Had a chance to take a road trip with the wife and kids last week. Headed to Dodge City Kansas, the one-time home of Wyatt Earp, Doc Holiday, Wild Bill Hickcock and many others. Been on the trail of Earp for some time now, also tracked him to Deadwood and Tombstone. Will always wonder what he was doing in Tombstone. Following the money? Hired gun? May never know.
I understand the western town isn’t for everyone. But if you like this kind of stuff, old west stuff, all three towns, Dodge, Deadwood and Tombstone, all offer a really unique experience.
Dodge is still a very viable railroad town, so the old-west heritage is packaged into a small part of the city, “Boot Hill.” But they know what they have in terms of history and do a very nice job of highlighting it. There are also statues and memorials throughout town that widen the spectrum a bit.
Deadwood is also still thriving in part because of gaming and casinos, but it’s a very well kept town that also celebrates it’s old-west roots, while offering people who could care less about Earp and friends other options. Dodge has a good museum but Deadwood’s is better.
Finally Tombstone. There’s nothing like Tombstone. It’s still the town it was, “Too tough to die.” The town people dress in 1800’s garb and act the part too. It’s a living museum, It’s incredible. The shoot-out at the OK Corral is just that, ok. Shootout in Dodge is superior. Tombstone though offers a unique feeling of what it might have felt like 140 years ago, because it is largely still the same. Even today it feels odd to be in such a remote part of the country, much less back then. Long way from no-where eh.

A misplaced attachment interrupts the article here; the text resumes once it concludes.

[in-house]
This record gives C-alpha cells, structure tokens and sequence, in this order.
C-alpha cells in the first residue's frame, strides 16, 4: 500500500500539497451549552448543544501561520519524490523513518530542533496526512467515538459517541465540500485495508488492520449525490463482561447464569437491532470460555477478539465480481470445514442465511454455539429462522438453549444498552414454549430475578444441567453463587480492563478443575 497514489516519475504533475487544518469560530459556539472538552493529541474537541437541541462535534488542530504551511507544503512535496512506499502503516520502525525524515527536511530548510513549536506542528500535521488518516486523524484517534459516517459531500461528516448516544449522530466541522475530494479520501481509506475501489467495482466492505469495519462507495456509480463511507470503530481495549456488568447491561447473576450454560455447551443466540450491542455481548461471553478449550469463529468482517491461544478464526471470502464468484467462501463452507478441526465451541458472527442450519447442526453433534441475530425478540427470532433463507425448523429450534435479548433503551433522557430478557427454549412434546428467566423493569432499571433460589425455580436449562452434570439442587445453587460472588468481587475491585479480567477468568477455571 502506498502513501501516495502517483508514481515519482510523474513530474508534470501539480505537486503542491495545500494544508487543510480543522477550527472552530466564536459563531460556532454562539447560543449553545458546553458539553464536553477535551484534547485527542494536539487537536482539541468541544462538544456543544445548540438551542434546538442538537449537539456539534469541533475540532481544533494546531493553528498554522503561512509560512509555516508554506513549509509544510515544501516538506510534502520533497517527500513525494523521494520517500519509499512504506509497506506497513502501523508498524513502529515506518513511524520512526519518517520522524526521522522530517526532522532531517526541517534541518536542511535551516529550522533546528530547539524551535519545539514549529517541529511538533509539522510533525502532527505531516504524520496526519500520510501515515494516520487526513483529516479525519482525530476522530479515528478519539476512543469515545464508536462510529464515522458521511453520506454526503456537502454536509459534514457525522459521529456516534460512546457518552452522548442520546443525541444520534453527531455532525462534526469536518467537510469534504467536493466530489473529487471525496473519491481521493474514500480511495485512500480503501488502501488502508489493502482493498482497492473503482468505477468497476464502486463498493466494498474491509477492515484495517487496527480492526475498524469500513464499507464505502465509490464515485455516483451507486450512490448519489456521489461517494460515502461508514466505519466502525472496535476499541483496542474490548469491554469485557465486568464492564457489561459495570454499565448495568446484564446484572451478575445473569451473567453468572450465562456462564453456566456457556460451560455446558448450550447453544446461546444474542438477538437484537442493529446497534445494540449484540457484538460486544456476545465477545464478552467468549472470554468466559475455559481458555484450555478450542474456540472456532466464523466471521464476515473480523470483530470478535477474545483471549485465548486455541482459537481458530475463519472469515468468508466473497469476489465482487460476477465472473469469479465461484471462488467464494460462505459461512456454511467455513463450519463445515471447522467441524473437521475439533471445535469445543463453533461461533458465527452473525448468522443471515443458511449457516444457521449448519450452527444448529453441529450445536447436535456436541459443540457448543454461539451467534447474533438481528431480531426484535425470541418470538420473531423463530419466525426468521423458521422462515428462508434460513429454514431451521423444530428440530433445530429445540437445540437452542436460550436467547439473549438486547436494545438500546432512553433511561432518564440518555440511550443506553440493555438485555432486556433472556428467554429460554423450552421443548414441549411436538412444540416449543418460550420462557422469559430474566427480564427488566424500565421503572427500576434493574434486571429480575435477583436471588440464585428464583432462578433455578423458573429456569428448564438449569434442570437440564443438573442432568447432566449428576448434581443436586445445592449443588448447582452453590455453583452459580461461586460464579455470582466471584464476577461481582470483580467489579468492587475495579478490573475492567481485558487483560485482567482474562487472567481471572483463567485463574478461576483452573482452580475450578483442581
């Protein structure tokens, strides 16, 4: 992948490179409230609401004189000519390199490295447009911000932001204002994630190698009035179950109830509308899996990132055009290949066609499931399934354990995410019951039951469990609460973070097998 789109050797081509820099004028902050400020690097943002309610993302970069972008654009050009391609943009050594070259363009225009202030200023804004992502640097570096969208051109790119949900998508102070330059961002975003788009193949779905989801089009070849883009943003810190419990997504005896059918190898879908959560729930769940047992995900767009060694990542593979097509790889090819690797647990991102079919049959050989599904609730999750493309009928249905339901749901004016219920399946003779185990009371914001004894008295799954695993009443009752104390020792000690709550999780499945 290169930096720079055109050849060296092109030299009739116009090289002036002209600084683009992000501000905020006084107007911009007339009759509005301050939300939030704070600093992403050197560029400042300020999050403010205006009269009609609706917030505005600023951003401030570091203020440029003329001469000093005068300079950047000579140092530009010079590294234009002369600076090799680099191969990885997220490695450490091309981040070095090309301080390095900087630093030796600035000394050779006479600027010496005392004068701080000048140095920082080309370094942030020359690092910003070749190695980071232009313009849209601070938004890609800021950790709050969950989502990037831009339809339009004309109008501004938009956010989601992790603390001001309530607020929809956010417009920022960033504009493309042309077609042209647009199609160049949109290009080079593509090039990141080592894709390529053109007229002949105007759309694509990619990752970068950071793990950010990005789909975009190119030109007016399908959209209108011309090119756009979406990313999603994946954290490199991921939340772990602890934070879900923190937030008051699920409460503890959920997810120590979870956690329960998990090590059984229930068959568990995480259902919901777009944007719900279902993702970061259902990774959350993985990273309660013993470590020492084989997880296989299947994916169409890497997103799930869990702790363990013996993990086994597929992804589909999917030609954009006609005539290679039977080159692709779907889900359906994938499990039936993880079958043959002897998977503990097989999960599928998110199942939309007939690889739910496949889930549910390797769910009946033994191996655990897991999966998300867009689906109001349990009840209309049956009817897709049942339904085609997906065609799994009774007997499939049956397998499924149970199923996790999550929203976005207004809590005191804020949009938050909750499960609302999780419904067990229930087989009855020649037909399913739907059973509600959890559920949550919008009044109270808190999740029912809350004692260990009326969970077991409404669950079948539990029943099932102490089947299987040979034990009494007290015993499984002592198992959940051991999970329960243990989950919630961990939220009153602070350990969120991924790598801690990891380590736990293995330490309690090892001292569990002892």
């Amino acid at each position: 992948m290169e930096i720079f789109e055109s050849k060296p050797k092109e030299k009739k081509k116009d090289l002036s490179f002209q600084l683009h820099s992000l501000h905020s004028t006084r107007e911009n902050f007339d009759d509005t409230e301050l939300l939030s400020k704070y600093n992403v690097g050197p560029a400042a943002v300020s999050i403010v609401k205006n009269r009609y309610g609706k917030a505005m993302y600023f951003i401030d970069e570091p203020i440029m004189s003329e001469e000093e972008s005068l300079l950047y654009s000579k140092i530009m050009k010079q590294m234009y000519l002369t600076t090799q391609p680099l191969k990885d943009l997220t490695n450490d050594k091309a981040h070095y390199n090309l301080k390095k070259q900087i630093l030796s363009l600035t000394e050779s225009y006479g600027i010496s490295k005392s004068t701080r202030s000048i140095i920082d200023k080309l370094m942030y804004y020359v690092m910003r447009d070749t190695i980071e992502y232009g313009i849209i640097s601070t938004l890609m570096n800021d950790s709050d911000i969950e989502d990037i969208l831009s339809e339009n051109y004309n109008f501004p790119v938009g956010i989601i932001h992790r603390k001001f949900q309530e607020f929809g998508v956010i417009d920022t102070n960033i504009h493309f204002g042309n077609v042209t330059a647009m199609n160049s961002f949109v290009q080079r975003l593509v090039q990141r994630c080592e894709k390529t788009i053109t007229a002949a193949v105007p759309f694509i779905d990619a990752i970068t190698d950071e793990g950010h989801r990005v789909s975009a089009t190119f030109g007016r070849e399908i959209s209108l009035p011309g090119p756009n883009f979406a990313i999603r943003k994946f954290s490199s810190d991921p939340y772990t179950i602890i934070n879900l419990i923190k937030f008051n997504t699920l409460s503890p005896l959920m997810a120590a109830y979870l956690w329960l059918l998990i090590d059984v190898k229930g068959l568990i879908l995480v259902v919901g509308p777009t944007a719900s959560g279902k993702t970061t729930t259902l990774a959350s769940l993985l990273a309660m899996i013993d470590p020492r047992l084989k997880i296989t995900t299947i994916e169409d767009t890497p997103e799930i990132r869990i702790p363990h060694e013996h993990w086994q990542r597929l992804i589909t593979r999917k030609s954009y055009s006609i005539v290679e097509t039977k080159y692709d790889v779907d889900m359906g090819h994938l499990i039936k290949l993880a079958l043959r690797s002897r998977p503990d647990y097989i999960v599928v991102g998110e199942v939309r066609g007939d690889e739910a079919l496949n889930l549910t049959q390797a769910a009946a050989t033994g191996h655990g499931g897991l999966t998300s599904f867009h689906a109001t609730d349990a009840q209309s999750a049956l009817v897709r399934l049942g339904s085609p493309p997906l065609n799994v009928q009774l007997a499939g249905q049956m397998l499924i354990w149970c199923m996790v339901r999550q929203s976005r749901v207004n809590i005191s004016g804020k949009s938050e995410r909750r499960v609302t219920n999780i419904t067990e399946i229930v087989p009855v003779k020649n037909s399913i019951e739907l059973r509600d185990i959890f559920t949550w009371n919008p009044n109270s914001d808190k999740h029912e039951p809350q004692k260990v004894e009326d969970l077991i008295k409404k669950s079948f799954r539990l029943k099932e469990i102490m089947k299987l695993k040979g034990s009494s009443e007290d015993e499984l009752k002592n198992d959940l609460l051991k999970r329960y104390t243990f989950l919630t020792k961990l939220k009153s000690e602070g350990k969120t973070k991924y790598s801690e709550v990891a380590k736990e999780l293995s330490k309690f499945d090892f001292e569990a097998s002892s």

At this point my kids still really enjoy these places. They brought their cowboy boots and jeans to Dodge, and as soon as we arrived they changed into costume. Love that. No this ain’t Disney Land, really trying to avoid that societal trap. But Dodge etc. is doing a great job presenting the ‘old west.’ If these places weren’t doing such a good job, my kids wouldn’t but into it. But they do, and they love it.
Last thought. This is my 16th year in the desert. I remember when I was growing up in Minnesota, the summer solstice never meant much. ‘Oh the first day of summer… it’s been warm since the end of May, who cares?’ Long summer days were welcomed in the North. In the desert however, “Solstice” means the beginning of shorter days. When it’s 110 and the sun is still shinning at 8 pm, it can be tiring. Really for me, once I started working in and out of my truck I became keenly aware of the date. So here we are a week post solstice and we have actually gained 3 minutes of darkness, unfortunately it has been in the morning; as sunrise has gone from 4:14 to 4:17. I’m thinking most of us are missing that? Attached link below to sunrise and sunset times. We don’t actually gain a minute of nigh-time darkness until the 30th of June. Will be celebrating.